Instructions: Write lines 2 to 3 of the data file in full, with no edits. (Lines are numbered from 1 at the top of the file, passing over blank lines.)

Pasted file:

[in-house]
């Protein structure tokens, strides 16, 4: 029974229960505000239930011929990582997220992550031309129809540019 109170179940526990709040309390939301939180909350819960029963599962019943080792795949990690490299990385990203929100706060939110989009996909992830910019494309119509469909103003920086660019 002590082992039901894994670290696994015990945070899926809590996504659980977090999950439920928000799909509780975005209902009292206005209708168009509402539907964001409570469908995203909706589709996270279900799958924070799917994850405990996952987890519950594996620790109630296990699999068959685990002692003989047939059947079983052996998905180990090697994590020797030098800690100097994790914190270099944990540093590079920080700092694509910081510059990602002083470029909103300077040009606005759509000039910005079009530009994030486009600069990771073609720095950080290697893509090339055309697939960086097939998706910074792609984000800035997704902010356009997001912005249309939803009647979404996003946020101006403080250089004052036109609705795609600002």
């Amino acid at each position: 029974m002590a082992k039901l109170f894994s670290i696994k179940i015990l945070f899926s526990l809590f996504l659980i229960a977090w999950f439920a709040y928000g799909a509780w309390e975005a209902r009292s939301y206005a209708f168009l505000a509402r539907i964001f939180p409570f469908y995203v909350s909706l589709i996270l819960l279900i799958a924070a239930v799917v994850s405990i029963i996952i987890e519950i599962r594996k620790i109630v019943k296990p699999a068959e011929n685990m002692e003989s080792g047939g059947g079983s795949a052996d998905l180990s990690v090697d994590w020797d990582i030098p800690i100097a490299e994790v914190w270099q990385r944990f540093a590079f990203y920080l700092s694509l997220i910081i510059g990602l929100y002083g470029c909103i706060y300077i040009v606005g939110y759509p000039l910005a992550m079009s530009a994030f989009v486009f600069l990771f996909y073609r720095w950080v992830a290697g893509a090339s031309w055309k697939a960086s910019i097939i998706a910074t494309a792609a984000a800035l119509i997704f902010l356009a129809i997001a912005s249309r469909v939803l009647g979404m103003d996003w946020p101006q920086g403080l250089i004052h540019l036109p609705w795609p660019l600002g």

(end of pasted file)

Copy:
């Protein structure tokens, strides 16, 4: 029974229960505000239930011929990582997220992550031309129809540019 109170179940526990709040309390939301939180909350819960029963599962019943080792795949990690490299990385990203929100706060939110989009996909992830910019494309119509469909103003920086660019 002590082992039901894994670290696994015990945070899926809590996504659980977090999950439920928000799909509780975005209902009292206005209708168009509402539907964001409570469908995203909706589709996270279900799958924070799917994850405990996952987890519950594996620790109630296990699999068959685990002692003989047939059947079983052996998905180990090697994590020797030098800690100097994790914190270099944990540093590079920080700092694509910081510059990602002083470029909103300077040009606005759509000039910005079009530009994030486009600069990771073609720095950080290697893509090339055309697939960086097939998706910074792609984000800035997704902010356009997001912005249309939803009647979404996003946020101006403080250089004052036109609705795609600002």
């Amino acid at each position: 029974m002590a082992k039901l109170f894994s670290i696994k179940i015990l945070f899926s526990l809590f996504l659980i229960a977090w999950f439920a709040y928000g799909a509780w309390e975005a209902r009292s939301y206005a209708f168009l505000a509402r539907i964001f939180p409570f469908y995203v909350s909706l589709i996270l819960l279900i799958a924070a239930v799917v994850s405990i029963i996952i987890e519950i599962r594996k620790i109630v019943k296990p699999a068959e011929n685990m002692e003989s080792g047939g059947g079983s795949a052996d998905l180990s990690v090697d994590w020797d990582i030098p800690i100097a490299e994790v914190w270099q990385r944990f540093a590079f990203y920080l700092s694509l997220i910081i510059g990602l929100y002083g470029c909103i706060y300077i040009v606005g939110y759509p000039l910005a992550m079009s530009a994030f989009v486009f600069l990771f996909y073609r720095w950080v992830a290697g893509a090339s031309w055309k697939a960086s910019i097939i998706a910074t494309a792609a984000a800035l119509i997704f902010l356009a129809i997001a912005s249309r469909v939803l009647g979404m103003d996003w946020p101006q920086g403080l250089i004052h540019l036109p609705w795609p660019l600002g």